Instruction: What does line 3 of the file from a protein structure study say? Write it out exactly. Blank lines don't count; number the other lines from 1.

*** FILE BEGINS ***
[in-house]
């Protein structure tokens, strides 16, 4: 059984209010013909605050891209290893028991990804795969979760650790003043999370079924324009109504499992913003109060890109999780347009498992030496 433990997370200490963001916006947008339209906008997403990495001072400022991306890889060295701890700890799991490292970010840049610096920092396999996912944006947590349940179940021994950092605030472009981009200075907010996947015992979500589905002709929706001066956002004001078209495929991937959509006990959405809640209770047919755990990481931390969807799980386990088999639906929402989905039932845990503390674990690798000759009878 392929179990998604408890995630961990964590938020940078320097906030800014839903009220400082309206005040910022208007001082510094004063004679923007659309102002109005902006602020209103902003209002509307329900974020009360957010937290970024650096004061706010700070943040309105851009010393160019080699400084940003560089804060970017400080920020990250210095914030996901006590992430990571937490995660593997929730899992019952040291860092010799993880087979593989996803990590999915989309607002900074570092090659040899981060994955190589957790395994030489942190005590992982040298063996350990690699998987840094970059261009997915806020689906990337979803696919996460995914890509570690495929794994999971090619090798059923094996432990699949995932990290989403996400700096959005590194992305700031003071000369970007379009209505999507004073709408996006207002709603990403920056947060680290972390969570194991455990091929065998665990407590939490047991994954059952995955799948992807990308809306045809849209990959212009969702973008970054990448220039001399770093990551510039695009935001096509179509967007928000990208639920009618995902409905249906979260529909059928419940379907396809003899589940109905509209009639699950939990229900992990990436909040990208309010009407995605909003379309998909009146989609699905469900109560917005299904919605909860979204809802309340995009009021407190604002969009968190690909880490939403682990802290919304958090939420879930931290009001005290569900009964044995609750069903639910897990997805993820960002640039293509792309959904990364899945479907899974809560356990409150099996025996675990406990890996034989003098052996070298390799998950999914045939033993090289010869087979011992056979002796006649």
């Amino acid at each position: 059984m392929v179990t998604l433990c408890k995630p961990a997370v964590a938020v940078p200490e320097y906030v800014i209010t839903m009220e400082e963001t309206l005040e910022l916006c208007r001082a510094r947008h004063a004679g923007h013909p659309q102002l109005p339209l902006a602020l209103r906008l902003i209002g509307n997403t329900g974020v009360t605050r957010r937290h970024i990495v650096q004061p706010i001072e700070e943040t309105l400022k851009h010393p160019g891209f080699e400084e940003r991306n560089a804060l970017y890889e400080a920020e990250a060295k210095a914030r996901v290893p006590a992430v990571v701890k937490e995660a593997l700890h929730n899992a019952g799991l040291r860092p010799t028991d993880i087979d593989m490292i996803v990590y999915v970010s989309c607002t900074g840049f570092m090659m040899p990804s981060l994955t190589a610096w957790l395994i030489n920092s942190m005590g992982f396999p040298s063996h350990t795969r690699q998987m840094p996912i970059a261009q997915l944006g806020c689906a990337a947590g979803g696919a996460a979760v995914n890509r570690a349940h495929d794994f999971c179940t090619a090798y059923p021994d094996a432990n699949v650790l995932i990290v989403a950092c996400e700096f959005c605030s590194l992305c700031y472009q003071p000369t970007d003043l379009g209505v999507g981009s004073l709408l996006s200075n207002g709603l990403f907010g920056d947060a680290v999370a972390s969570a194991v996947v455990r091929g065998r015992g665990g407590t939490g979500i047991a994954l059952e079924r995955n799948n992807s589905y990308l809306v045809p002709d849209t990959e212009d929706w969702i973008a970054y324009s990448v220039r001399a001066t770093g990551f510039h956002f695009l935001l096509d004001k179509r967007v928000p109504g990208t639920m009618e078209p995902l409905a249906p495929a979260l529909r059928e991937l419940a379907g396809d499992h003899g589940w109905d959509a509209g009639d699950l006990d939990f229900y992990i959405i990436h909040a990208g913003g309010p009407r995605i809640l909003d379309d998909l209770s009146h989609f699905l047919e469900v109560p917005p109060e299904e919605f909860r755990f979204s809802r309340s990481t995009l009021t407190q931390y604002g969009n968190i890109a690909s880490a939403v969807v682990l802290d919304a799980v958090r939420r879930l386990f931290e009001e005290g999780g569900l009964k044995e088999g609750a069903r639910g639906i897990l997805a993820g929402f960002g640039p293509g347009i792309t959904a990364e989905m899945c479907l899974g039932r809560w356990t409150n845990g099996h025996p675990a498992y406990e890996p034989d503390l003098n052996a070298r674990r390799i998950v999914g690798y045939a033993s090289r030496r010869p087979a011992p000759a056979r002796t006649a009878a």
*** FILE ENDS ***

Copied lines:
């Amino acid at each position: 059984m392929v179990t998604l433990c408890k995630p961990a997370v964590a938020v940078p200490e320097y906030v800014i209010t839903m009220e400082e963001t309206l005040e910022l916006c208007r001082a510094r947008h004063a004679g923007h013909p659309q102002l109005p339209l902006a602020l209103r906008l902003i209002g509307n997403t329900g974020v009360t605050r957010r937290h970024i990495v650096q004061p706010i001072e700070e943040t309105l400022k851009h010393p160019g891209f080699e400084e940003r991306n560089a804060l970017y890889e400080a920020e990250a060295k210095a914030r996901v290893p006590a992430v990571v701890k937490e995660a593997l700890h929730n899992a019952g799991l040291r860092p010799t028991d993880i087979d593989m490292i996803v990590y999915v970010s989309c607002t900074g840049f570092m090659m040899p990804s981060l994955t190589a610096w957790l395994i030489n920092s942190m005590g992982f396999p040298s063996h350990t795969r690699q998987m840094p996912i970059a261009q997915l944006g806020c689906a990337a947590g979803g696919a996460a979760v995914n890509r570690a349940h495929d794994f999971c179940t090619a090798y059923p021994d094996a432990n699949v650790l995932i990290v989403a950092c996400e700096f959005c605030s590194l992305c700031y472009q003071p000369t970007d003043l379009g209505v999507g981009s004073l709408l996006s200075n207002g709603l990403f907010g920056d947060a680290v999370a972390s969570a194991v996947v455990r091929g065998r015992g665990g407590t939490g979500i047991a994954l059952e079924r995955n799948n992807s589905y990308l809306v045809p002709d849209t990959e212009d929706w969702i973008a970054y324009s990448v220039r001399a001066t770093g990551f510039h956002f695009l935001l096509d004001k179509r967007v928000p109504g990208t639920m009618e078209p995902l409905a249906p495929a979260l529909r059928e991937l419940a379907g396809d499992h003899g589940w109905d959509a509209g009639d699950l006990d939990f229900y992990i959405i990436h909040a990208g913003g309010p009407r995605i809640l909003d379309d998909l209770s009146h989609f699905l047919e469900v109560p917005p109060e299904e919605f909860r755990f979204s809802r309340s990481t995009l009021t407190q931390y604002g969009n968190i890109a690909s880490a939403v969807v682990l802290d919304a799980v958090r939420r879930l386990f931290e009001e005290g999780g569900l009964k044995e088999g609750a069903r639910g639906i897990l997805a993820g929402f960002g640039p293509g347009i792309t959904a990364e989905m899945c479907l899974g039932r809560w356990t409150n845990g099996h025996p675990a498992y406990e890996p034989d503390l003098n052996a070298r674990r390799i998950v999914g690798y045939a033993s090289r030496r010869p087979a011992p000759a056979r002796t006649a009878a």